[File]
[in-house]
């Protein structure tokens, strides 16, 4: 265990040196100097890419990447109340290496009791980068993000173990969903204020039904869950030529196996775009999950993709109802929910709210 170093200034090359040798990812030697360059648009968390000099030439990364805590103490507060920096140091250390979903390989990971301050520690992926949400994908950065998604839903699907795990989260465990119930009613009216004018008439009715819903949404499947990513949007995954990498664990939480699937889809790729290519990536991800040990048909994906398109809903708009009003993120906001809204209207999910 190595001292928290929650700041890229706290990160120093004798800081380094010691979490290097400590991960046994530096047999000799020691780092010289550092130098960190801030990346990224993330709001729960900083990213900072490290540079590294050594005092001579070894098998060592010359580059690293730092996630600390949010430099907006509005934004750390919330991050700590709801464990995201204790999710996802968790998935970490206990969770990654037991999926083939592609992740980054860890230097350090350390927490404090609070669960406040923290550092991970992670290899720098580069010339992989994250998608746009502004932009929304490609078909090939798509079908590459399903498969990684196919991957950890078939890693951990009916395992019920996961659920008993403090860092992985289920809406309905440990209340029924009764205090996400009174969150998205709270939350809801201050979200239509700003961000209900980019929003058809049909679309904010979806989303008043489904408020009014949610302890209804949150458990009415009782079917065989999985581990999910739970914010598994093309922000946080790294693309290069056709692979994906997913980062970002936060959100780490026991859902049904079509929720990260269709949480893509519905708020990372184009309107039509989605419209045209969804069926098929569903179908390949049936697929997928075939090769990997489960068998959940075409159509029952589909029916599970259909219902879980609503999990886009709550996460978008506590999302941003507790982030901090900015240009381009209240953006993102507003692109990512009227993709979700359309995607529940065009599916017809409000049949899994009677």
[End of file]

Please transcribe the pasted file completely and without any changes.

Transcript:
[in-house]
């Protein structure tokens, strides 16, 4: 265990040196100097890419990447109340290496009791980068993000173990969903204020039904869950030529196996775009999950993709109802929910709210 170093200034090359040798990812030697360059648009968390000099030439990364805590103490507060920096140091250390979903390989990971301050520690992926949400994908950065998604839903699907795990989260465990119930009613009216004018008439009715819903949404499947990513949007995954990498664990939480699937889809790729290519990536991800040990048909994906398109809903708009009003993120906001809204209207999910 190595001292928290929650700041890229706290990160120093004798800081380094010691979490290097400590991960046994530096047999000799020691780092010289550092130098960190801030990346990224993330709001729960900083990213900072490290540079590294050594005092001579070894098998060592010359580059690293730092996630600390949010430099907006509005934004750390919330991050700590709801464990995201204790999710996802968790998935970490206990969770990654037991999926083939592609992740980054860890230097350090350390927490404090609070669960406040923290550092991970992670290899720098580069010339992989994250998608746009502004932009929304490609078909090939798509079908590459399903498969990684196919991957950890078939890693951990009916395992019920996961659920008993403090860092992985289920809406309905440990209340029924009764205090996400009174969150998205709270939350809801201050979200239509700003961000209900980019929003058809049909679309904010979806989303008043489904408020009014949610302890209804949150458990009415009782079917065989999985581990999910739970914010598994093309922000946080790294693309290069056709692979994906997913980062970002936060959100780490026991859902049904079509929720990260269709949480893509519905708020990372184009309107039509989605419209045209969804069926098929569903179908390949049936697929997928075939090769990997489960068998959940075409159509029952589909029916599970259909219902879980609503999990886009709550996460978008506590999302941003507790982030901090900015240009381009209240953006993102507003692109990512009227993709979700359309995607529940065009599916017809409000049949899994009677």